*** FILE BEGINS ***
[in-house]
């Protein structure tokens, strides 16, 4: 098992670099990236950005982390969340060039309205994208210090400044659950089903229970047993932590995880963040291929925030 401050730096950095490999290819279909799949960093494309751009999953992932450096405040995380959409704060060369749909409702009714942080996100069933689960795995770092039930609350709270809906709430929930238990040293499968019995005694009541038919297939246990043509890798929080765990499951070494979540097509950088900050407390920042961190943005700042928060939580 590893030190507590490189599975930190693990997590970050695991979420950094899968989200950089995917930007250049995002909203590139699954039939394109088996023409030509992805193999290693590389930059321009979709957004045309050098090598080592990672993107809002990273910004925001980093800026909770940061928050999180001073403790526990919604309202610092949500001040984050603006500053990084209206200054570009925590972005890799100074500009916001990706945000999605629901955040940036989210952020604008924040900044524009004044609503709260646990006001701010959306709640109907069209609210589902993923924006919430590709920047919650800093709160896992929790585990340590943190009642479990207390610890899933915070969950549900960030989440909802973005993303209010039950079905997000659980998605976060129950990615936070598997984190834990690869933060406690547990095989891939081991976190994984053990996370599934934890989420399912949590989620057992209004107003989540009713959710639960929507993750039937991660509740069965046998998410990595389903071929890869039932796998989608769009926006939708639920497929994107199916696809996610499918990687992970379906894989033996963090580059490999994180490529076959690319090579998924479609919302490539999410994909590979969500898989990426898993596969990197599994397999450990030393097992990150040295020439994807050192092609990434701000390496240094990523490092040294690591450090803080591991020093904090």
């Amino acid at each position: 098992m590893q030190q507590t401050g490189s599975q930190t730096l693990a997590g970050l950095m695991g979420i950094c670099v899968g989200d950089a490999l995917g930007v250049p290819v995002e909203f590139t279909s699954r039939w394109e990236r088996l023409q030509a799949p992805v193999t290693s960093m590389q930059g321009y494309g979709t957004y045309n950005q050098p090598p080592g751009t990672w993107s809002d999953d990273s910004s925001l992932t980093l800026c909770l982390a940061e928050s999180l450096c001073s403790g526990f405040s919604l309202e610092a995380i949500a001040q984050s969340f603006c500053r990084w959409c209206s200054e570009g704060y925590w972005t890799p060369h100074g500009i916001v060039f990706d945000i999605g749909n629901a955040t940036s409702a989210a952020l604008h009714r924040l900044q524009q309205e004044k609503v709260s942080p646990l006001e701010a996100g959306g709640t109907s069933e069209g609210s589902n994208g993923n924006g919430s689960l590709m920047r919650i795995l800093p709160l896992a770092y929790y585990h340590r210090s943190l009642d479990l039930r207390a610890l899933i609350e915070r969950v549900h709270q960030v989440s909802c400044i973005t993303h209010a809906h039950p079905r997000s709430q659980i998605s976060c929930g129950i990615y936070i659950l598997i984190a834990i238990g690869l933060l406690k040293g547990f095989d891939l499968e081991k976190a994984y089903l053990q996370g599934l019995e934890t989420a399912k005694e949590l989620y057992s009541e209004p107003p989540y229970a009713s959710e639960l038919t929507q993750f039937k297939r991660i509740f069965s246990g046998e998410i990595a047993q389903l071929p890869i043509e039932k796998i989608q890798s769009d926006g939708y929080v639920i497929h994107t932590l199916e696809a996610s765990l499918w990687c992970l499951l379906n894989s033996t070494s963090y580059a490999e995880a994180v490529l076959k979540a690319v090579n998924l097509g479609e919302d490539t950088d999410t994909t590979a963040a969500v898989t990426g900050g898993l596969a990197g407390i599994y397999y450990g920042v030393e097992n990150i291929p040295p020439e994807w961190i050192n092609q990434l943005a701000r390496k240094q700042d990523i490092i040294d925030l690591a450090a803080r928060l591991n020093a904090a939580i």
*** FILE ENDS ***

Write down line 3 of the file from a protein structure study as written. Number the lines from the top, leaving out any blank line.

């Amino acid at each position: 098992m590893q030190q507590t401050g490189s599975q930190t730096l693990a997590g970050l950095m695991g979420i950094c670099v899968g989200d950089a490999l995917g930007v250049p290819v995002e909203f590139t279909s699954r039939w394109e990236r088996l023409q030509a799949p992805v193999t290693s960093m590389q930059g321009y494309g979709t957004y045309n950005q050098p090598p080592g751009t990672w993107s809002d999953d990273s910004s925001l992932t980093l800026c909770l982390a940061e928050s999180l450096c001073s403790g526990f405040s919604l309202e610092a995380i949500a001040q984050s969340f603006c500053r990084w959409c209206s200054e570009g704060y925590w972005t890799p060369h100074g500009i916001v060039f990706d945000i999605g749909n629901a955040t940036s409702a989210a952020l604008h009714r924040l900044q524009q309205e004044k609503v709260s942080p646990l006001e701010a996100g959306g709640t109907s069933e069209g609210s589902n994208g993923n924006g919430s689960l590709m920047r919650i795995l800093p709160l896992a770092y929790y585990h340590r210090s943190l009642d479990l039930r207390a610890l899933i609350e915070r969950v549900h709270q960030v989440s909802c400044i973005t993303h209010a809906h039950p079905r997000s709430q659980i998605s976060c929930g129950i990615y936070i659950l598997i984190a834990i238990g690869l933060l406690k040293g547990f095989d891939l499968e081991k976190a994984y089903l053990q996370g599934l019995e934890t989420a399912k005694e949590l989620y057992s009541e209004p107003p989540y229970a009713s959710e639960l038919t929507q993750f039937k297939r991660i509740f069965s246990g046998e998410i990595a047993q389903l071929p890869i043509e039932k796998i989608q890798s769009d926006g939708y929080v639920i497929h994107t932590l199916e696809a996610s765990l499918w990687c992970l499951l379906n894989s033996t070494s963090y580059a490999e995880a994180v490529l076959k979540a690319v090579n998924l097509g479609e919302d490539t950088d999410t994909t590979a963040a969500v898989t990426g900050g898993l596969a990197g407390i599994y397999y450990g920042v030393e097992n990150i291929p040295p020439e994807w961190i050192n092609q990434l943005a701000r390496k240094q700042d990523i490092i040294d925030l690591a450090a803080r928060l591991n020093a904090a939580i």